Chief veterinary officer Nigel Gibbens and chief scientific adviser Professor Ian Boyd set out the science behind the decision to include a badger cull in the government’s measures to combat bovine TB.

Why does the science show culling can reduce bovine TB?

Since Natural England issued a licence to allow the culling of badgers in west Gloucestershire to help tackle bovine TB, lots of bold statements about the science behind culling have been made.

We have read stories about the proposed badger cull, and a number of claims are made – culling increases bovine TB; vaccination is a viable alternative now and even that badgers don’t transmit TB to cattle.

So what do we know?

Bovine TB is a disease that is mainly seen in England in badgers and cattle, although it can also infect other mammals, including deer, goats, pigs, alpacas and humans. Its occurrence in cattle has increased progressively since the early 1980s.

We know cattle movement restrictions, slaughtering infected cattle and minimising contact with badgers won’t stop the spread of bovine TB in cattle on their own. Badger culling alone won’t halt the spread of bovine TB. Neither badger nor cattle vaccines will provide a single solution either – and currently there is no vaccine available for cattle. We need to use all the options available to us that address all the routes of transmission of the disease.

Contrary to what is being claimed in some media reports, there isn’t a cattle vaccine that is ready to be used.

The Randomised Badger Culling Trial (RBCT) demonstrated conclusively that cattle and badgers transmit the disease to one another. It also showed culling badgers leads to a reduction of the disease in cattle if it covers a large enough area, is co-ordinated and carried out under specific conditions over a prolonged period of time. Leading scientists have reviewed the results of this trial and come to the same conclusion. In addition, other countries with bovine TB, such as Australia, have found that they could not successfully eradicate the disease in cattle until it was dealt with in the wildlife which act as a reservoir for the disease.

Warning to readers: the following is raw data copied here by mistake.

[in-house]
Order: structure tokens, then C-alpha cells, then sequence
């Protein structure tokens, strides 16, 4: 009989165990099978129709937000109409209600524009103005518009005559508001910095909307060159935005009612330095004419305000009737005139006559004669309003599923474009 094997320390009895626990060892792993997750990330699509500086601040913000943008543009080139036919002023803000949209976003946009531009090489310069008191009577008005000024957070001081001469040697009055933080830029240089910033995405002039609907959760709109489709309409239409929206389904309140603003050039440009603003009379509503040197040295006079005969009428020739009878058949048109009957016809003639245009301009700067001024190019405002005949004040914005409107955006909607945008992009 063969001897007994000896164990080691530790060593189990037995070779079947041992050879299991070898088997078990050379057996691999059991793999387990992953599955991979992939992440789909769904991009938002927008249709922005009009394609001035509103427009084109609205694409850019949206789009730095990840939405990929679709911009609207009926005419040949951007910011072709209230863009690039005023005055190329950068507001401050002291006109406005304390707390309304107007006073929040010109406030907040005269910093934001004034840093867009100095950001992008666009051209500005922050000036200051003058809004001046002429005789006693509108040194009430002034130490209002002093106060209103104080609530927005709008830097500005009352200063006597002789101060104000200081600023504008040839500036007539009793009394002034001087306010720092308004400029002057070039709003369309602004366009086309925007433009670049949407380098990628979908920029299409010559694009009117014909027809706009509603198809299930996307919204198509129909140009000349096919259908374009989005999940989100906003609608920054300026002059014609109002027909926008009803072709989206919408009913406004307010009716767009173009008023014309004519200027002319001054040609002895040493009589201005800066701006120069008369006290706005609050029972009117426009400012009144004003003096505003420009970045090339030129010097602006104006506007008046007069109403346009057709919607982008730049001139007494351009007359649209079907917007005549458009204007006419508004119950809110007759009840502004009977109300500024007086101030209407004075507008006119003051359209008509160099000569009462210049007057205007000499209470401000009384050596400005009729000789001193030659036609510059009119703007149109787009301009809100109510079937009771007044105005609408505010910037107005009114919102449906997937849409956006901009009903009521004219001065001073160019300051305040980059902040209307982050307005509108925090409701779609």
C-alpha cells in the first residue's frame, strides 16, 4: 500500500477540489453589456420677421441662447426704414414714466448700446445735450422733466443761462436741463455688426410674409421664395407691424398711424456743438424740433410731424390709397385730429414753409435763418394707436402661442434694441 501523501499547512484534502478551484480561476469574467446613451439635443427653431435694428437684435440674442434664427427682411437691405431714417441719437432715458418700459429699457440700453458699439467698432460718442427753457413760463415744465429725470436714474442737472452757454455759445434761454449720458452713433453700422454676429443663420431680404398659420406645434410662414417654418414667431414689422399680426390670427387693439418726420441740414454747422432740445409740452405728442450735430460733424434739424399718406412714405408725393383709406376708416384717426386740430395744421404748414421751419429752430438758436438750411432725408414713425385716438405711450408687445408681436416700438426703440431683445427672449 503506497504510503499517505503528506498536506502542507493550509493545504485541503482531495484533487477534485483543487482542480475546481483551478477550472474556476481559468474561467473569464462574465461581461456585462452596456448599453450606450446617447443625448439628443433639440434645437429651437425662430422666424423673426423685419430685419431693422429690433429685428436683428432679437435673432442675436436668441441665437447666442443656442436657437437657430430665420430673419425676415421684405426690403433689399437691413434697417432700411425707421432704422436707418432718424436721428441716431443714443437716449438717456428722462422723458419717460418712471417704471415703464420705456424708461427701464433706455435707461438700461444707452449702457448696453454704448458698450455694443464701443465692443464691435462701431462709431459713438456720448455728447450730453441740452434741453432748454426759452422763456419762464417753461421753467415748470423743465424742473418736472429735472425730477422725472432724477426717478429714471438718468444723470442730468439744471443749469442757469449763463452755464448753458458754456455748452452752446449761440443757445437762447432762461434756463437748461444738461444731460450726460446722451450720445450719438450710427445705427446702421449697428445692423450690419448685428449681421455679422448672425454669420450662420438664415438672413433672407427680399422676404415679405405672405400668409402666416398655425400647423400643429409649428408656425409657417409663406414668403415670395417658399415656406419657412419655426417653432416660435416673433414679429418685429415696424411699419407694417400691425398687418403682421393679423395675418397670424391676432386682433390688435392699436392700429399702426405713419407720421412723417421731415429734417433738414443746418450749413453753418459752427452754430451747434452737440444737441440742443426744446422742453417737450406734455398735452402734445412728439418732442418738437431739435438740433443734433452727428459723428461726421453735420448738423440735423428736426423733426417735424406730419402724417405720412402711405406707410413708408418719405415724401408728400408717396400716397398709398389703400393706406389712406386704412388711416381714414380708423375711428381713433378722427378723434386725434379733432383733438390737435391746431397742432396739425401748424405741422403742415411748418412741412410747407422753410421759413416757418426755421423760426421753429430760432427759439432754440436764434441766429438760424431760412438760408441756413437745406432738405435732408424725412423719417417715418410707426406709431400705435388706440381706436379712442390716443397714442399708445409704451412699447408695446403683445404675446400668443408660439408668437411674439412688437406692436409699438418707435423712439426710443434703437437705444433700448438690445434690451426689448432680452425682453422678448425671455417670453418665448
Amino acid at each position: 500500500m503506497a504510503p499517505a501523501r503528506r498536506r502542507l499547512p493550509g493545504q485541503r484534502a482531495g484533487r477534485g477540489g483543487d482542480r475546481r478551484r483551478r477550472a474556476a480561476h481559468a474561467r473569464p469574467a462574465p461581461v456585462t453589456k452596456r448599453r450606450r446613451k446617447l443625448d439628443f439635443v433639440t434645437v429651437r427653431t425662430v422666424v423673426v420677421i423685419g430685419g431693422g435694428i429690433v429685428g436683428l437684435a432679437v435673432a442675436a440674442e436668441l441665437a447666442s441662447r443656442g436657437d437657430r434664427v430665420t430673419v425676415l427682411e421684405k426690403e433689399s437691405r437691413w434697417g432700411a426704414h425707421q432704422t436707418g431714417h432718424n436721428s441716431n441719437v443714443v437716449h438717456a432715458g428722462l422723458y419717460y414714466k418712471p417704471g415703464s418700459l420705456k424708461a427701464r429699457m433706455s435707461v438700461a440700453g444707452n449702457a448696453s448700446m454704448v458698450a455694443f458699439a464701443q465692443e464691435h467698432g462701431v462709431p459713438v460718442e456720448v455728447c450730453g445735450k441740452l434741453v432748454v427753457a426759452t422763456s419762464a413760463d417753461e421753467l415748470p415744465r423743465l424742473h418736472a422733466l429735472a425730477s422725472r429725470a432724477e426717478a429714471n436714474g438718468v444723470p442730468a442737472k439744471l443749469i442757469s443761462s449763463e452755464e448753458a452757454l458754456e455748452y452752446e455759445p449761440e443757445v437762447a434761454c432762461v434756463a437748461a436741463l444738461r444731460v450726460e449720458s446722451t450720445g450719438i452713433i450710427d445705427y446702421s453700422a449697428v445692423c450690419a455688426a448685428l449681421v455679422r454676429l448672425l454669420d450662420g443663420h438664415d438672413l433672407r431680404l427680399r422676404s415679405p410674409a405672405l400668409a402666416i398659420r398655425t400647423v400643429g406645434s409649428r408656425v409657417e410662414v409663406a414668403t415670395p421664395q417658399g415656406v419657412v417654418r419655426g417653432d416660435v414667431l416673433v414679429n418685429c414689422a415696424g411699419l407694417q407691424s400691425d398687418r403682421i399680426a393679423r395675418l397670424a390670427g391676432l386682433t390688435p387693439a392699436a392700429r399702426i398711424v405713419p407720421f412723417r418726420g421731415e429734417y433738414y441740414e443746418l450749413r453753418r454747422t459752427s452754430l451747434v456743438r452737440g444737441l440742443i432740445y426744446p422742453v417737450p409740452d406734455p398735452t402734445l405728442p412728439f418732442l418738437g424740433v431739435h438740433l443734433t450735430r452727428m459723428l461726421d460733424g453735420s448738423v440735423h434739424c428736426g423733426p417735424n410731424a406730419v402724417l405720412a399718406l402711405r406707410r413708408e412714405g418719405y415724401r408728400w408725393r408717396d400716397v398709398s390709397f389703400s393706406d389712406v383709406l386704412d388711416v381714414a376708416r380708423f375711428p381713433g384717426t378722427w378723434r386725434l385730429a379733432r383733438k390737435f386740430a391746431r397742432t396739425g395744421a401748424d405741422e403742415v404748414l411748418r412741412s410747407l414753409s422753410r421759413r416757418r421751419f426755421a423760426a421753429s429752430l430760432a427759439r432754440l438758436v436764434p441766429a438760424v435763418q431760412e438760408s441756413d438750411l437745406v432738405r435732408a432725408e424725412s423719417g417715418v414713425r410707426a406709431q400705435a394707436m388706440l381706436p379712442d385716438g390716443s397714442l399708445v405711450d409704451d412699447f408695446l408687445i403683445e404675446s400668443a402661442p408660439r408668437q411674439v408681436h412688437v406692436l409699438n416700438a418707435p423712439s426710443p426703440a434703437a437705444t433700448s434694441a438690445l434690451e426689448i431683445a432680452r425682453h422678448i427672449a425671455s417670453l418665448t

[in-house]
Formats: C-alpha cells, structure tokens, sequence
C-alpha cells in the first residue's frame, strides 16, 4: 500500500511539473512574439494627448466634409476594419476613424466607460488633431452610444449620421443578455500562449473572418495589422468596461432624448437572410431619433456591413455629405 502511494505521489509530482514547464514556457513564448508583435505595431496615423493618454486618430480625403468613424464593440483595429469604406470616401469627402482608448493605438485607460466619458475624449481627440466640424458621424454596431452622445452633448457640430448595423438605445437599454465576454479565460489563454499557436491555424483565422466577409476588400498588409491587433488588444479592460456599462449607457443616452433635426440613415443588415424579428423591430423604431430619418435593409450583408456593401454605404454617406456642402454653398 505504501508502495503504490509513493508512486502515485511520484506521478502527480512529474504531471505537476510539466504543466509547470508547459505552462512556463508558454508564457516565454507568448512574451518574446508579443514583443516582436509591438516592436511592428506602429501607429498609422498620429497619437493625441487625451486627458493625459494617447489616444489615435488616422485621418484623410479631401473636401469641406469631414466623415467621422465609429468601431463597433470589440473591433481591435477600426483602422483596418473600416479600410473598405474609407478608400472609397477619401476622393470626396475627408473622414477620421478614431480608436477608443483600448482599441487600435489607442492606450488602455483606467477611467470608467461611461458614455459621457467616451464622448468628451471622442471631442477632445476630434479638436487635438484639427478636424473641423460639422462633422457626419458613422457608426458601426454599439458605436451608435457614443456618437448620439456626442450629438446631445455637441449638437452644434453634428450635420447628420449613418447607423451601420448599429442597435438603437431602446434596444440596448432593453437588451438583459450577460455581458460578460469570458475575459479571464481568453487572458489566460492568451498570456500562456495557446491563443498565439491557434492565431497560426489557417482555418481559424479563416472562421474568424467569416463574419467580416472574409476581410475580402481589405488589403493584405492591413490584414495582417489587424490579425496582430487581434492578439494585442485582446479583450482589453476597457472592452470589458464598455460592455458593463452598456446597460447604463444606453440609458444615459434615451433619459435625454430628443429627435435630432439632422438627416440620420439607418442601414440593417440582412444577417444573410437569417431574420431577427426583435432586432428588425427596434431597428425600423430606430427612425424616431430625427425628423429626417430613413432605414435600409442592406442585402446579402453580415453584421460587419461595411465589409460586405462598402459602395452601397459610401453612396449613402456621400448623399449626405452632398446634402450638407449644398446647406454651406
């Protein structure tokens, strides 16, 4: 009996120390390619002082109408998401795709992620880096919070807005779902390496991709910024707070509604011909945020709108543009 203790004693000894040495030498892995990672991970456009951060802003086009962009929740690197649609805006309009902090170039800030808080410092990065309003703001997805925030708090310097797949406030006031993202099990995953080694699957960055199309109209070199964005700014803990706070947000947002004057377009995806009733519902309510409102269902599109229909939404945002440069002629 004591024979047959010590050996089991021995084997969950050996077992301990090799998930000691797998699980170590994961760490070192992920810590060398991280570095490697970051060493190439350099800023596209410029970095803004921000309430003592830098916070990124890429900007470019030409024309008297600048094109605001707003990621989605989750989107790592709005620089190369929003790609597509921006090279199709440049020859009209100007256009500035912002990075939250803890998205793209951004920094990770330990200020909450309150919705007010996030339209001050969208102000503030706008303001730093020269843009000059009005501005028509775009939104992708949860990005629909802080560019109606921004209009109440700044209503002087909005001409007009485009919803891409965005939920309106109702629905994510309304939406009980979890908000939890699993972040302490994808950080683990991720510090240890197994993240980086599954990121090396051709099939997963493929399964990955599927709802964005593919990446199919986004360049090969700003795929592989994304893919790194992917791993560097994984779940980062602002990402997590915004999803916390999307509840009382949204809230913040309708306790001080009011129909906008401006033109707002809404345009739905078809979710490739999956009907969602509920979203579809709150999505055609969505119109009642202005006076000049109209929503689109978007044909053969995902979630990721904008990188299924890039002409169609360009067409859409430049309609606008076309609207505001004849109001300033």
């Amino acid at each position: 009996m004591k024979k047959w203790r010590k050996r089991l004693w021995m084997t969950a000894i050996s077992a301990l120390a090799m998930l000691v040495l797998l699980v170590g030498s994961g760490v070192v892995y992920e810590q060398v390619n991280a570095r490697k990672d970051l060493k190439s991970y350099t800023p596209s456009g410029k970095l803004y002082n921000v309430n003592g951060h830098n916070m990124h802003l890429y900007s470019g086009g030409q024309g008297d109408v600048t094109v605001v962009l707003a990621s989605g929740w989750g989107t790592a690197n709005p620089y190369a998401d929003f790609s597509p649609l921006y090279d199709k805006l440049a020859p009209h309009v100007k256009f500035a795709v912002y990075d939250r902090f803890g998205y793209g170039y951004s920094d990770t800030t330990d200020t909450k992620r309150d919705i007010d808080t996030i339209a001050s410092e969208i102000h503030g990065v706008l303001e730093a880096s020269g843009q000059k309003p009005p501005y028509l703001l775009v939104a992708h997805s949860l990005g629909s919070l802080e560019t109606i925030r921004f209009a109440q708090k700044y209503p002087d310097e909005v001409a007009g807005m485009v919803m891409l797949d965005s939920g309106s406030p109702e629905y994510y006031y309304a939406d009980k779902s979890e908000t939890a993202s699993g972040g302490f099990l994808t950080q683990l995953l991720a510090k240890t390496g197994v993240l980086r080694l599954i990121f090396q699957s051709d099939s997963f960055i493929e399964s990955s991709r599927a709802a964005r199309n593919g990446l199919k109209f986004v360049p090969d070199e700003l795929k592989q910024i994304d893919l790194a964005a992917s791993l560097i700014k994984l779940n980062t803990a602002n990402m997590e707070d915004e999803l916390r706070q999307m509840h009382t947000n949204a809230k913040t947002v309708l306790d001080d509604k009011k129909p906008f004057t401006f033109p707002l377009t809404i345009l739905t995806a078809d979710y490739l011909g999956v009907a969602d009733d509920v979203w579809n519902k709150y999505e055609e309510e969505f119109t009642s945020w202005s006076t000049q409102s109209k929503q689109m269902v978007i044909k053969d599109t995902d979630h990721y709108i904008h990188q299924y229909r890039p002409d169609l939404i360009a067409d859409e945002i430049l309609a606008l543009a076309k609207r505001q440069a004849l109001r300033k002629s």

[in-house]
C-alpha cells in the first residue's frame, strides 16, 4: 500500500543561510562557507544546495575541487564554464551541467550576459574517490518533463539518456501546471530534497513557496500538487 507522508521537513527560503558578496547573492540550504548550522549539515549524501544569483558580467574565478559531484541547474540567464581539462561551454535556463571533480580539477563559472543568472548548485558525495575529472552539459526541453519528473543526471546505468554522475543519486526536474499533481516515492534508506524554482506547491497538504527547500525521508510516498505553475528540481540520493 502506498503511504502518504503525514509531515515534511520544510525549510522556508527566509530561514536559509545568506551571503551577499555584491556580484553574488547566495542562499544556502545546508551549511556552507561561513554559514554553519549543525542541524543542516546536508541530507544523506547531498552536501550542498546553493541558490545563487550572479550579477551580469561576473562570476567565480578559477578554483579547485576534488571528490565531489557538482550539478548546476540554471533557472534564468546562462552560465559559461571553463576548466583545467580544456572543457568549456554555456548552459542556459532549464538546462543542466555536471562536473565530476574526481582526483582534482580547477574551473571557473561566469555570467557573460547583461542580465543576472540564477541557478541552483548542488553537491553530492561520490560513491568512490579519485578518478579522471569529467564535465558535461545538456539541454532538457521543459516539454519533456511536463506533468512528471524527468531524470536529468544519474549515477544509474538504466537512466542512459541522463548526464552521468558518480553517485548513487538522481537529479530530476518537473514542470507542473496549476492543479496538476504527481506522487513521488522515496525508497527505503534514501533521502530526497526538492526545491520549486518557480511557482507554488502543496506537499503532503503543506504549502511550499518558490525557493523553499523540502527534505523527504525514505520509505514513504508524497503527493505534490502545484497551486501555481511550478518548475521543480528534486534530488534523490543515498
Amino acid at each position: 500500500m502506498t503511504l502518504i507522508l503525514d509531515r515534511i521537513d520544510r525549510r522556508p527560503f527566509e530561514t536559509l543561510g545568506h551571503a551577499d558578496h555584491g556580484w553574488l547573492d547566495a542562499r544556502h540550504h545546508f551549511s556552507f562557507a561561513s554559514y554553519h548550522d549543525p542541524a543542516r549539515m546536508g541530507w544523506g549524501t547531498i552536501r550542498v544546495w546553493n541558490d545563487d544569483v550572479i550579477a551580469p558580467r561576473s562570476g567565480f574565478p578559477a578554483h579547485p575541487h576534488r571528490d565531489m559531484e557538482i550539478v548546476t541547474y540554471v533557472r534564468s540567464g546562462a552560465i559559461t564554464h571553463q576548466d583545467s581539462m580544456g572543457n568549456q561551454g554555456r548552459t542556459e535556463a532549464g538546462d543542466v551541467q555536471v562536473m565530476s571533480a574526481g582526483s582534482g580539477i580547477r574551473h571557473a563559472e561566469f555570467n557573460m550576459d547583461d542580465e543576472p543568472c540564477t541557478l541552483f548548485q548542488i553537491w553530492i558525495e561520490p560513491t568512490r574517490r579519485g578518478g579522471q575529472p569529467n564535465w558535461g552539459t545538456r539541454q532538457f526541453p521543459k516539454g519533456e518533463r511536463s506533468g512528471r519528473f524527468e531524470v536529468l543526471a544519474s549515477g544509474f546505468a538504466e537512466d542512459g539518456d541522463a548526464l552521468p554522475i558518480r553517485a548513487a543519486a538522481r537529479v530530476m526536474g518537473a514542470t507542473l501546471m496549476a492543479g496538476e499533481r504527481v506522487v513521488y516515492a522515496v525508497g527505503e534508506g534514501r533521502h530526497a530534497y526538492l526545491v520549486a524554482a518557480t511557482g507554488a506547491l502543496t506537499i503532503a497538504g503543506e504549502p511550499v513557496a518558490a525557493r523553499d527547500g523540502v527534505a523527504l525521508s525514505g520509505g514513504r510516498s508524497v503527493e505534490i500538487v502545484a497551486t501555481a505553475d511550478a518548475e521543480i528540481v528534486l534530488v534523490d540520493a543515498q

The RBCT also indicated that remaining badgers may roam more widely after culling takes place and this could cause spread of the disease to cattle in neighbouring areas. This is known as the “perturbation effect”.

However, follow-up studies to the RBCT showed the negative effects of this perturbation disappeared 12 to 18 months after culling stopped, and the effects of the cull on reducing TB incidence in cattle lasted at least six years after culling stopped. It has been estimated that culling for five years over a 150sq km area could result in a 16% reduction in TB incidence in the local area over nine years, relative to a similar unculled area.

It is this evidence that has led to the criteria to be used in the impending pilot culls. Culling must take place over a large enough area to ensure the benefits of culling outweigh any negative effects that might be observed due to perturbation. Applicants must have considered and deployed appropriate use of “hard” boundaries and buffers such as rivers and motorways to reduce spreading the disease through badger movement, so it is possible that the cull will be more effective at reducing TB than predicted.

Vaccination

Vaccination remains a goal. The government has already funded, developed and licensed an injectable badger vaccine. But it has limitations. It is expensive to use, as badgers must be trapped before they can be vaccinated; vaccination must take place every year for a number of years, at least until infected animals die naturally; the vaccine is not 100% effective in preventing TB in badgers; and it has no benefit in already infected animals, so they will continue to spread the disease.

We are planning to invest at least £15.5m in vaccine development over the next four years and are working on both an oral vaccine for badgers, which should be cheaper and easier to use than the injectable vaccine, and a cattle vaccine. But these are both a number of years away and we can’t say with certainty when licensed products will be available.

Contrary to what is being claimed in some media reports, there isn’t a cattle vaccine that is ready to be used. We’re working hard to develop a licensable and effective cattle vaccine and a test to differentiate infected animals from vaccinated ones, as BCG interferes with the skin test. However, there are still significant licensing and regulatory obstacles to overcome before the EU will permit vaccination of cattle.

So, we know that badger culling can help reduce bovine TB in cattle, but it has to be carried out in conjunction with wider measures if we want to control and eradicate this disease. The two pilots cover a small part of England, but will verify whether culling using controlled shooting can be applied effectively, humanely and safely as part of the overall bovine TB eradication programme.

More on this topic

Keep up with the latest on the proposed badger cull